Featured Fly Tyer: Pat Cohen

Odds are if you love fly fishing for warm water predators, you’ve caught a few glimpses of Pat Cohen’s (@rusuperfly) fly patterns. Pat is renowned for his deer hair work, fly tying tools, and original patterns. A New York native, Pat grew up fishing, but once he gave fly fishing a try, the rest was history. We sat down with Pat to chat about fly tying, developing fly tying products and his art-fly-tying. Check it out!

Flylords: Tell us a little bit about yourself, and how you got into fly fishing.

Pat: I think it was in 2008 or so, and it was kind of a random event. I was out fishing with my dad and my brother, and my brother had this eagle claw fly-slash-spin combo rod, and I check it out and I decided I wanted to learn how to fly fish. And haphazardly put it together, walked out in the middle of the creek, started whipping the thing around frantically, and did not catch a fish. But, fell in love with the whole process. And it all started from that, really. Yeah, it was an accident.

And fly tying started in 2009, and it was really…well, that was an accident too. I was going through flies like crazy trying to learn how to catch smallmouth, and I decided that I needed to learn how to tie a couple for myself because where I’m at, there’s nothing as far as fly shops and stuff like that go. So, for me to replenish flies, it was an hour drive one way to go get flies or whatever. So I said, all right I’m going to learn how to tie a couple of these things. And at the time I was only using like bead head crystal flash wooly buggers. And so I tied tons of them, and then just accidentally stumbled upon bass bugs and fell in love with that, and it just kind of went from there.

Flylords: When did you first start tying with spun deer hair?

Pat: That was within a couple of months of tying flies in general. I kind of ran through the gamut. There was this little fly shop around here, it was a trout-focused fly shop and I had gone in and I went and talked to them. I said, “Hey you know, I’m really interested in learning how to catch bass”, and they basically told me to leave, in not so many words.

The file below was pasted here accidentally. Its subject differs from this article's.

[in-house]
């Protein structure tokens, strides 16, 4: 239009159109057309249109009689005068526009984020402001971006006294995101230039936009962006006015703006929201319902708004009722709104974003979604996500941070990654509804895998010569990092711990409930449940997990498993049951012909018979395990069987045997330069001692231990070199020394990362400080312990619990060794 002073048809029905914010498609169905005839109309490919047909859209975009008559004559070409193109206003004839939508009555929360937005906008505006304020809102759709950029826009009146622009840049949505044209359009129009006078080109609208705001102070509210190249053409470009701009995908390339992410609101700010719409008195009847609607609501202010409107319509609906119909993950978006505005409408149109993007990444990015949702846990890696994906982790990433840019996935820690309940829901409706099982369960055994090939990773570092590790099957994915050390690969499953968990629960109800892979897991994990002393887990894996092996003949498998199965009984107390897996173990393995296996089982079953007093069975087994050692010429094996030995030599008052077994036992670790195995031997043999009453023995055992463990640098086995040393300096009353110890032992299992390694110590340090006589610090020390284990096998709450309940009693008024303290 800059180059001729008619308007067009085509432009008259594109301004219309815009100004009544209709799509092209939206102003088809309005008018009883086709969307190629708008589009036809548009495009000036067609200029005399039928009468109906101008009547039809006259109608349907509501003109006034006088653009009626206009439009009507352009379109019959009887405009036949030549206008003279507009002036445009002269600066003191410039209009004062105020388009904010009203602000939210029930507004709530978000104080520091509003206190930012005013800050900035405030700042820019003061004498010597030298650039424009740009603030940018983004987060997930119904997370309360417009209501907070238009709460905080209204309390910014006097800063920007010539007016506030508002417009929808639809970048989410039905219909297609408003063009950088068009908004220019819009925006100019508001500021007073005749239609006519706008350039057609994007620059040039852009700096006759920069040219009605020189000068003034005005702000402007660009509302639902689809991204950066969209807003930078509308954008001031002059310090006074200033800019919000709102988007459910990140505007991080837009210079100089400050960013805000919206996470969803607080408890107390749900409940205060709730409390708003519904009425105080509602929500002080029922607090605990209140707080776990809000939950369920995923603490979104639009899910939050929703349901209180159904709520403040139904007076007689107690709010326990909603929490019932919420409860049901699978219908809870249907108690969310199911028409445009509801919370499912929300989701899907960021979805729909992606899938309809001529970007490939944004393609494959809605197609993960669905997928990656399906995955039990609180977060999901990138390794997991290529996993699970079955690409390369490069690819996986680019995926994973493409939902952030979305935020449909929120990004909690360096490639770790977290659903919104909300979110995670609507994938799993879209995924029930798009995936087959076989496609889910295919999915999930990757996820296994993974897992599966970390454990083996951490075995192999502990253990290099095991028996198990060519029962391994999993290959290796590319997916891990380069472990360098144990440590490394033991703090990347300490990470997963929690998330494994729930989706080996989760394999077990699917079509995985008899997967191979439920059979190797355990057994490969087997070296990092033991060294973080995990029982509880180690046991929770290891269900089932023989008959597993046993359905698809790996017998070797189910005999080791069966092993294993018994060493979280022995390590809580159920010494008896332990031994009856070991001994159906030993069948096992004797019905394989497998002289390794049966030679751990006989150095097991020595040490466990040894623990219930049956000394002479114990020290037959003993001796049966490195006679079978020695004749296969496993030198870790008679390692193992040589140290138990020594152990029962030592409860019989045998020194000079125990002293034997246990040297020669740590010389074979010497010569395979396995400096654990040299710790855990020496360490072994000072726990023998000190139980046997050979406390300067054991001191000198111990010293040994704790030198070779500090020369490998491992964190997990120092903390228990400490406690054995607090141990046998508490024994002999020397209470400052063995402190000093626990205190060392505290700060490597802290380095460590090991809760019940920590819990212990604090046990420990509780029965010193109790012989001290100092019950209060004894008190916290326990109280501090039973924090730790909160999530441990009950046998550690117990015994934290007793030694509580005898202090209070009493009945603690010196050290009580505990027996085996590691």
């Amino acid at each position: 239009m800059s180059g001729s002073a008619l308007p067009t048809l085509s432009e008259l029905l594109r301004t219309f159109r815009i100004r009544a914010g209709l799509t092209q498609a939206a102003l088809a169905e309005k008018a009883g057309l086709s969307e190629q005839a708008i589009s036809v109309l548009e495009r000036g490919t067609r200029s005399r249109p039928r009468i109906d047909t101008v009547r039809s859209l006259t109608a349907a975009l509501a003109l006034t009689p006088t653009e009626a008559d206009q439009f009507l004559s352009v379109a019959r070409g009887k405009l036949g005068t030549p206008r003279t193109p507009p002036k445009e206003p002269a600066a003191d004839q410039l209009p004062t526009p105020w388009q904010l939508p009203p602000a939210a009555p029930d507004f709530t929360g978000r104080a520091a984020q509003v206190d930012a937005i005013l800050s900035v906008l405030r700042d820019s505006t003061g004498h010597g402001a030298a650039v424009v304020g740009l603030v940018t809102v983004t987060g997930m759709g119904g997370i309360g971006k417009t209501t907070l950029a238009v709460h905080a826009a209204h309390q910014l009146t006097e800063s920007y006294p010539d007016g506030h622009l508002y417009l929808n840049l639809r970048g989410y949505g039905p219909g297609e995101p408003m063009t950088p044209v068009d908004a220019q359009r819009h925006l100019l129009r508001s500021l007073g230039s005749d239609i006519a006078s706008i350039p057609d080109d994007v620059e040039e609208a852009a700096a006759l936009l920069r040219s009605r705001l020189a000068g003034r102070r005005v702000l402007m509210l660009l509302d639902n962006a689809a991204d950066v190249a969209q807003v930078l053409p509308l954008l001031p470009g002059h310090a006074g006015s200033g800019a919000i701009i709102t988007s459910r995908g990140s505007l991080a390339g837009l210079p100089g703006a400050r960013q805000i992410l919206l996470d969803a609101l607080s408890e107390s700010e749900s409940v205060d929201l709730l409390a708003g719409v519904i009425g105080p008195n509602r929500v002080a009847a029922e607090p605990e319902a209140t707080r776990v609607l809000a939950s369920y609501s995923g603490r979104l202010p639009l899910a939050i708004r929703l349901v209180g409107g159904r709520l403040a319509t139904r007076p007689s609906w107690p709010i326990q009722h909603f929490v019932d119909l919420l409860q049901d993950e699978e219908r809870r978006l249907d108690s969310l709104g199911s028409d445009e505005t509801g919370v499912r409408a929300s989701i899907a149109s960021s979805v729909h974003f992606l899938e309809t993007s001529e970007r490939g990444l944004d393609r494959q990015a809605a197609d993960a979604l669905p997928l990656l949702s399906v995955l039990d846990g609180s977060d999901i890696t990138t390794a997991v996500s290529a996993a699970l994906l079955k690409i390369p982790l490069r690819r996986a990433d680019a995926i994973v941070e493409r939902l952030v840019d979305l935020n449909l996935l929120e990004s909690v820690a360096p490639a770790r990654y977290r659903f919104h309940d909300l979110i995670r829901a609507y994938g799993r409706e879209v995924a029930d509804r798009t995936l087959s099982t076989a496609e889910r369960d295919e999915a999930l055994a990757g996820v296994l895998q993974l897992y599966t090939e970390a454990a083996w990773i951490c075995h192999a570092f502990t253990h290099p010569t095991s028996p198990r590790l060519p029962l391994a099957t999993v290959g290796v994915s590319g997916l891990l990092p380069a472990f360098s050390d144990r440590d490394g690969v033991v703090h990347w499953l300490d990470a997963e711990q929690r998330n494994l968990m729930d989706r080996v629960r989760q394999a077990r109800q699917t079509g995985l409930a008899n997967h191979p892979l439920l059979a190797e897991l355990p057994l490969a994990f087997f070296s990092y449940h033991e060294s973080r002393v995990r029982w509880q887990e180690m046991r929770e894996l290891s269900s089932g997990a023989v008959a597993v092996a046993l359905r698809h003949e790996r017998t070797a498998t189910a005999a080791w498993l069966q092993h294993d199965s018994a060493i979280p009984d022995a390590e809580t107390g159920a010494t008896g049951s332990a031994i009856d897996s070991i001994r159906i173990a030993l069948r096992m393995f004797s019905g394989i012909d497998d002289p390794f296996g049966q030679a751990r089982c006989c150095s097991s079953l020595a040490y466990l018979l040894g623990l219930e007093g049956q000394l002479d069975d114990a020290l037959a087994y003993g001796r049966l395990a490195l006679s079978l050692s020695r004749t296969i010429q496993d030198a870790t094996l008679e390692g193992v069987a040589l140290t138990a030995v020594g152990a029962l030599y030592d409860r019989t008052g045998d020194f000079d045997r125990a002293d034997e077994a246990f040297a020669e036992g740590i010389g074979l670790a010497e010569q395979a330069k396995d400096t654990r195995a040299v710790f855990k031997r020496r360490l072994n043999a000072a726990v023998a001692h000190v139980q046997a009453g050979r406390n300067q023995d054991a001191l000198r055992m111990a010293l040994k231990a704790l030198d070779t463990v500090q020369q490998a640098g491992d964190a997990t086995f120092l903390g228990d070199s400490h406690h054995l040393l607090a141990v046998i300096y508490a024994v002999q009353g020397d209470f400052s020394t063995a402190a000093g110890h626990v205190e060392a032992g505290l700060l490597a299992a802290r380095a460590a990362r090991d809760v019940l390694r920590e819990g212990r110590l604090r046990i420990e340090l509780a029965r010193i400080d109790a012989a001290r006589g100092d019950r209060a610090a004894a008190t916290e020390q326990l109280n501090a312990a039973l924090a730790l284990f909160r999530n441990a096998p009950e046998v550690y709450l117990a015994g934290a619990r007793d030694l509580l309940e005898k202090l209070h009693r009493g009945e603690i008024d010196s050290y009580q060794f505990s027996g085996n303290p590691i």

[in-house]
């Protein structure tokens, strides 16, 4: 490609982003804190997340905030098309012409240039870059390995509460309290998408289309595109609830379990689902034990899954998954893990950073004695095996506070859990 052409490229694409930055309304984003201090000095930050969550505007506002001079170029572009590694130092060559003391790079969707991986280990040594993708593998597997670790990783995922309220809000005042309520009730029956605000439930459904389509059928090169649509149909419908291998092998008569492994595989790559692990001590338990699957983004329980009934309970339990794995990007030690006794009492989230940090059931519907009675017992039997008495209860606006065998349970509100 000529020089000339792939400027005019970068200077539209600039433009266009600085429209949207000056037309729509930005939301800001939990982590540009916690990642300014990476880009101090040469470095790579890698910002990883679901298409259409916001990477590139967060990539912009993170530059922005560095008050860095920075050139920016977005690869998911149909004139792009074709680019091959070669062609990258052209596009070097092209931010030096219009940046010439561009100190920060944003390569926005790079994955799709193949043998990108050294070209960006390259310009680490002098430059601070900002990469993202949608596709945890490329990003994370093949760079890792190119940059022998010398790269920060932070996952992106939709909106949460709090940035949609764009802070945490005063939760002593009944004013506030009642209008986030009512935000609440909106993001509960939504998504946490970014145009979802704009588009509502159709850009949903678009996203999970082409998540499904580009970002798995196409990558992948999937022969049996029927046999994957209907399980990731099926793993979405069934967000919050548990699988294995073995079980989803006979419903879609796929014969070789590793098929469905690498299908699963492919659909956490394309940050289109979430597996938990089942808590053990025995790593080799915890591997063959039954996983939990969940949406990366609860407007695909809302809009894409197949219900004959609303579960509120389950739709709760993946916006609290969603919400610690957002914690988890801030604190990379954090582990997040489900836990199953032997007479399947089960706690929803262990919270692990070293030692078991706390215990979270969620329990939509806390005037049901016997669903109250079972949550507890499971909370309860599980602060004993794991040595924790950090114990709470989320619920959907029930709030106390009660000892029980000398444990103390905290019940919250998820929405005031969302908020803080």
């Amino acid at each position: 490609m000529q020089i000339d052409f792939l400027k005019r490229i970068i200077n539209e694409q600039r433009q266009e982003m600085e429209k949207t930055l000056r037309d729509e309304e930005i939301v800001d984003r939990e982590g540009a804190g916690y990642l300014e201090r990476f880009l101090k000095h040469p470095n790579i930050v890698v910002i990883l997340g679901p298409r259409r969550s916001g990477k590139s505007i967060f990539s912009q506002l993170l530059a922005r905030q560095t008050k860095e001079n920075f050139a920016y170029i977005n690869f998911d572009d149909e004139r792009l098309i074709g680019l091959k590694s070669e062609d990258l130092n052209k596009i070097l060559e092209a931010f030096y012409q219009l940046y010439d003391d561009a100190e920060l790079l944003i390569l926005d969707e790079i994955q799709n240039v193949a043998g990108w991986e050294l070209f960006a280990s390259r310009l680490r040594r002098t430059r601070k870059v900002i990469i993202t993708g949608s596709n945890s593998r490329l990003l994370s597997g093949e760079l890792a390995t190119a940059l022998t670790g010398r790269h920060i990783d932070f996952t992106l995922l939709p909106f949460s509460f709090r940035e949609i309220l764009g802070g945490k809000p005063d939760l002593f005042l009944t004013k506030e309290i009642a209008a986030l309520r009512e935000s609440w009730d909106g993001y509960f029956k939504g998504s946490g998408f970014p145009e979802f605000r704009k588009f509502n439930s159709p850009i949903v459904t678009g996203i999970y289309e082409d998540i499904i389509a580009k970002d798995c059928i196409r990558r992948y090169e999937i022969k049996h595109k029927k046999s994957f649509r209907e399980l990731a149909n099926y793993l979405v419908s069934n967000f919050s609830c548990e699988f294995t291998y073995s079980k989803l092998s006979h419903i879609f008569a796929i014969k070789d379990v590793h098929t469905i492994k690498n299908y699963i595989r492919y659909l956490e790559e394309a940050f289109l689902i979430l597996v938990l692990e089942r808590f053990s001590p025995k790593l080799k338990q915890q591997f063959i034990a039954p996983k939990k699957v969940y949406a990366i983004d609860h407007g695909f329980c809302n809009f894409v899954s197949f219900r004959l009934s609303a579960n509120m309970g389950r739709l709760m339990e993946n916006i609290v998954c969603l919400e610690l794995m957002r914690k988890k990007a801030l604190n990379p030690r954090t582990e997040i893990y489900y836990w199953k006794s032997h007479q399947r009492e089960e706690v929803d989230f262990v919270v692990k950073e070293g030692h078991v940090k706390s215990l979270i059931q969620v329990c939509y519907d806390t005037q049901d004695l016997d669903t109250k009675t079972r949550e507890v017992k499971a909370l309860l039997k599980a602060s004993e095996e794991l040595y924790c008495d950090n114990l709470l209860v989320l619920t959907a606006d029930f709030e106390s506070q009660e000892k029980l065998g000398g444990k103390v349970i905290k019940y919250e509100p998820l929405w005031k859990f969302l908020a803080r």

So it wasn’t a good reception there, so I said, all right well that’s kind of rude. And then left and went … There’s another little shop, like I said, about an hour from here. It’s closed now unfortunately but, I’d gone in there and that’s where I started seeing all these bass bugs and all these various things. And bought a few and then started using them.

The first one was just a standard Dahlberg diver. And fell in love with the whole premise of catching bass on topwater. And I said, “Well geez there’s not a lot of selection.” I would see all the available lures and spin tackle gear, and then go back and looked at these fly selections, I said to myself, “Boy, there’s nothing here, why are all these crazy colors available in poppers and Hula Poppers and that kind of thing but, I can’t get anything like that in a fly.” So I started making them. 

The first time I tried to spin a bug, I had no idea what I was doing, or what the material was. I had some bucktails around, so I tried to spin bucktail, and I was getting angry. I went back to that shop that I bought the tail from, and I met this guy Tom. And I said, “Hey, Tom I want to learn how to make these things.”, and he’s like, “Well I don’t know how to make them but, I can tell you what material you need.” 

So I bought belly hair, went home and I was like, holy hell it flares, it does what it’s supposed to do. Yeah. And then I just kind of went bananas with it. 

Flylords: Was there an “A-ha!” moment you discovered or something that kind of accelerated the learning curve for you, where spinning deer hair is concerned?